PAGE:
POINT PLEASANT BEACH, N.J. (CBSNewYork) — Overcrowding at the beach is a main concern as we move closer to the summer.
So far, beach reopenings in New Jersey are showing mixed results.READ MORE: Suspected Human Remains Found In Florida Wildlife Preserve Where Authorities Are Searching For Brian Laundrie
At the Ocean City Boardwalk this weekend, it felt as if the coronavirus never hit.
Bold beach-goers ventured outside without masks, packed close together, with no signs of social distancing.
“The boardwalk’s been very crowded, it seems. The beach, you can spread out a little more,” one person said.
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Over at Point Pleasant Beach, it was sharply contrasting image.
Mayor Paul Kanitra says while Gov. Phil Murphy ordered beaches to observe social distancing, the state provided no resources.
Without adequate enforcement, he took the step to cut down on the number of out-of-town visitors by implementing temporary parking restrictions.
“We just, right now, we can’t expose ourselves. You saw what happened in Belmar, you saw what happened in Wildwood, you saw what happened in Ocean City this past weekend. And I’m not ready to subject my residents or tourists and guests to that kind of exposure just yet,” Kanitra told CBS2’s Christina Fan.
The change is not without controversy.READ MORE: Some Breast Cancer Survivors Express Concern Over 'Pinkwashing': Companies Sell Pink Products To Raise Awareness, But Don't Donate Much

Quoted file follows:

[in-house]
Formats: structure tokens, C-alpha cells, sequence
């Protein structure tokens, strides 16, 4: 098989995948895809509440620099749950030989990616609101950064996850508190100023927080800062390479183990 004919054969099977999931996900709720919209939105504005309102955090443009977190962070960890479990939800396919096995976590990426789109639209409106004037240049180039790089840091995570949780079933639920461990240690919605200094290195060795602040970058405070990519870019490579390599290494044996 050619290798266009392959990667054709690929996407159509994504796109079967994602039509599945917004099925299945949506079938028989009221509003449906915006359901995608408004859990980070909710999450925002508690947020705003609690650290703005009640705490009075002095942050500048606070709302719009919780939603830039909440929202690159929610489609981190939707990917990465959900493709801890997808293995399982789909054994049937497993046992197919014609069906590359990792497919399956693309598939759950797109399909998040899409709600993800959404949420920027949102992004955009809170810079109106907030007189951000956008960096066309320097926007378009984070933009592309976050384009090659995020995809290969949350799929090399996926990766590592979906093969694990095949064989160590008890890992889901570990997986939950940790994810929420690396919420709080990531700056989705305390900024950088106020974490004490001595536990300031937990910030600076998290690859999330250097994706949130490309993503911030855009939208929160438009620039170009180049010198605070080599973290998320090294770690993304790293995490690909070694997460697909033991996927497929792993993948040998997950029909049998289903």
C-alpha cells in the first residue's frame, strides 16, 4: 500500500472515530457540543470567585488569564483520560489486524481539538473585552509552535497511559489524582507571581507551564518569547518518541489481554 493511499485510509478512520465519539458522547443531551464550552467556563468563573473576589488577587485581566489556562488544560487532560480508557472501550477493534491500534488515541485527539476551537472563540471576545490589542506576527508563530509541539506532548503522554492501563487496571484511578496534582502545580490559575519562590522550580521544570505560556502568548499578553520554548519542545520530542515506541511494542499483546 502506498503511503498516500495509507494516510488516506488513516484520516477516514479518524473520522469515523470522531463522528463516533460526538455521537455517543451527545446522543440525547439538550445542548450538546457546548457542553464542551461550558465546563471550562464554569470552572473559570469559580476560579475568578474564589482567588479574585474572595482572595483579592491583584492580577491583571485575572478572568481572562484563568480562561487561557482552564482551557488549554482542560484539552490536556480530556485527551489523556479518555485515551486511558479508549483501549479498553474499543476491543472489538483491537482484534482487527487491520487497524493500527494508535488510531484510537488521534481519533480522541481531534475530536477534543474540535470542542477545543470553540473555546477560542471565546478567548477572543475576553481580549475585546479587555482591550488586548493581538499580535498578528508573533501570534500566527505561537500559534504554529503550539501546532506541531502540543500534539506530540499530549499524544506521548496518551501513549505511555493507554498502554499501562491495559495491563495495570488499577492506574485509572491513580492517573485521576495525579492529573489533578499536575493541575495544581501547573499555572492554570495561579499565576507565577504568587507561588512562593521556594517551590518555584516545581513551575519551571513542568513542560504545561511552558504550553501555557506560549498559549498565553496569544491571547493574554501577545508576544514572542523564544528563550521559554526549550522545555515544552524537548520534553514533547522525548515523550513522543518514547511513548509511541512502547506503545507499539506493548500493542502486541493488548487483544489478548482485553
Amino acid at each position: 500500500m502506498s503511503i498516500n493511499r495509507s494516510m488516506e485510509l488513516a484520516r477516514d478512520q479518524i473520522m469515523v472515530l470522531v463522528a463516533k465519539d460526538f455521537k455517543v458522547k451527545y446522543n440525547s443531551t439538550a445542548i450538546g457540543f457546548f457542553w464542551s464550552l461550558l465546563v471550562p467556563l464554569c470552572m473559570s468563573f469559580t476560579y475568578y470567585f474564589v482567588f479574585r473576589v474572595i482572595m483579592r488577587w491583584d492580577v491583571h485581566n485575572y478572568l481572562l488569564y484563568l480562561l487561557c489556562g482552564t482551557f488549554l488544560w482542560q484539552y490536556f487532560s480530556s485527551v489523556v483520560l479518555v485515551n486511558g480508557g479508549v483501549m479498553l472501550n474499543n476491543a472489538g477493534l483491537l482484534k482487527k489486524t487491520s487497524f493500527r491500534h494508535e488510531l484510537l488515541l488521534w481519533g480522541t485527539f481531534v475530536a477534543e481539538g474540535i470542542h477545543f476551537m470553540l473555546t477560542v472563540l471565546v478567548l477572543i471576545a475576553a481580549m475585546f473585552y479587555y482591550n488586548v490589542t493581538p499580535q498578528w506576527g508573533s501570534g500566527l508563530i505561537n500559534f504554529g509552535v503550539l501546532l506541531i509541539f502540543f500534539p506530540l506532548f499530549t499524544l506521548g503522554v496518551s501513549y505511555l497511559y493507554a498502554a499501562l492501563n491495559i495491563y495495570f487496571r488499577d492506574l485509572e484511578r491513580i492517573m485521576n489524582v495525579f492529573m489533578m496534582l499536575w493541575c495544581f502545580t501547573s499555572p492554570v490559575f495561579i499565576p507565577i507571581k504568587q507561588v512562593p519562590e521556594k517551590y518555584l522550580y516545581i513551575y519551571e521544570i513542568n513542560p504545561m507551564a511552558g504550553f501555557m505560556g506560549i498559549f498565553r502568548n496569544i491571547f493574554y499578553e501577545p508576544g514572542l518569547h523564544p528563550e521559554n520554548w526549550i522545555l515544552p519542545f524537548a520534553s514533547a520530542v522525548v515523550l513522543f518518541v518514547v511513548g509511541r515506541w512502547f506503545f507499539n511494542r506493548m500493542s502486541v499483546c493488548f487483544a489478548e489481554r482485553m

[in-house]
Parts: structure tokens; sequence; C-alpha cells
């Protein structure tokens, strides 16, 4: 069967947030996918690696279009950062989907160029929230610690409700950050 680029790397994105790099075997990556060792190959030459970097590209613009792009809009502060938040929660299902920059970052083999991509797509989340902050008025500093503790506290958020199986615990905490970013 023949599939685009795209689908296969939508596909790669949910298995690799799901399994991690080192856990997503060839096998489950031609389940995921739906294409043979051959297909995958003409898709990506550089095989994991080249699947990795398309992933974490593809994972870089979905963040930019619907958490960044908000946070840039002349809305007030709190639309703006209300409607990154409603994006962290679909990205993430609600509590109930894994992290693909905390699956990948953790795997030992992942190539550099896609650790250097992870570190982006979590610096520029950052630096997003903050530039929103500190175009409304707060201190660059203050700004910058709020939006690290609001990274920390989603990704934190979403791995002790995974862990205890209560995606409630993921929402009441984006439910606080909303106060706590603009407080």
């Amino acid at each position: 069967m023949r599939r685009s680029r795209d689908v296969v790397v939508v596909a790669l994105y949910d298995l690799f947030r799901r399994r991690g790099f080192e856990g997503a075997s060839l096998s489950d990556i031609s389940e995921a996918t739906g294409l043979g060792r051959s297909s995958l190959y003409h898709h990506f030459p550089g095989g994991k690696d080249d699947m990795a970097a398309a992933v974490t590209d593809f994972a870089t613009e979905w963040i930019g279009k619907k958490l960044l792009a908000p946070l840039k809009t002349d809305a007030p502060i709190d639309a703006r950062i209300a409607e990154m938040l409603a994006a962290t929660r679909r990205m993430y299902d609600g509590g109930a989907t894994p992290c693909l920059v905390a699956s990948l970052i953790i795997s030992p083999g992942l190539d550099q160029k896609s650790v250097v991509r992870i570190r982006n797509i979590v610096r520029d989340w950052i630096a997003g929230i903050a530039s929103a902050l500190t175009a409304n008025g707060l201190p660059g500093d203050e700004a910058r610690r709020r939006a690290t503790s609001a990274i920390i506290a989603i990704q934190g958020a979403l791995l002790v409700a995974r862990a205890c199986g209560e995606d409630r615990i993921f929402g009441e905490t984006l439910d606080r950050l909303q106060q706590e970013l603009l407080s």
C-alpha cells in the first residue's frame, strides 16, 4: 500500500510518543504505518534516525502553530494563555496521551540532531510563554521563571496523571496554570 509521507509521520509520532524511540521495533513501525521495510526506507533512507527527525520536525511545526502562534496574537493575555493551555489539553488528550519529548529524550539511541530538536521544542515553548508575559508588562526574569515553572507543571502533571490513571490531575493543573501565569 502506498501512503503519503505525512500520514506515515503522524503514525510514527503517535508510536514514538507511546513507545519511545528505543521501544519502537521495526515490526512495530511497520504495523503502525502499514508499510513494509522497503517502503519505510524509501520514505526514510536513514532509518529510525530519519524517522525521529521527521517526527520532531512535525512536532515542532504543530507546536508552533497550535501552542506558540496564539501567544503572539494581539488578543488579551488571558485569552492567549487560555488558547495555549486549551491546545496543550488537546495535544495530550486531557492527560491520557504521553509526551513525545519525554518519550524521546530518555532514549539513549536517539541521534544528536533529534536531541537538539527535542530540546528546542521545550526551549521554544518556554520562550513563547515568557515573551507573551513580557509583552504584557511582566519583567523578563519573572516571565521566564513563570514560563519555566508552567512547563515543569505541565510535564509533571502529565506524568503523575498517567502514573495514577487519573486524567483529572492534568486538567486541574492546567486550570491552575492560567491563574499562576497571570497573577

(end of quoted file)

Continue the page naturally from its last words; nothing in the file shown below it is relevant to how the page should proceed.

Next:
The new restrictions only allow residents to park on the east side of the railroad tracks, making it almost impossible for out-of-towners to find a spot near the ocean.
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Those who depend on business from tourists are obviously unhappy.
“A lot of people don’t want to walk that extra one or two miles, so I think a lot less people are gonna come,” said Theresa Cardone, who works at a 7-Eleven in town.
“Unless it’s like a perfect day, I really don’t want to have to bring a gallon of water with me, you know, as I’m walking down there to get there,” another woman said.
But the mayor says the safety of his residents comes first and foremost.
“As a local elected official, it was genuinely scary because you’re sitting there and you’re thinking, OK, we know that the virus is still among us,” Kanitra said.
The mayor says the biggest hold-up to a full reopening is a lack of beach officers; they are down about two-thirds.MORE NEWS: 1 Dead, 2 Injured After Police Pursuit Ends In Crash In Holtsville
He says the parking restrictions will likely only last for a couple of weeks, until mid-June, giving them time to fully staff those positions.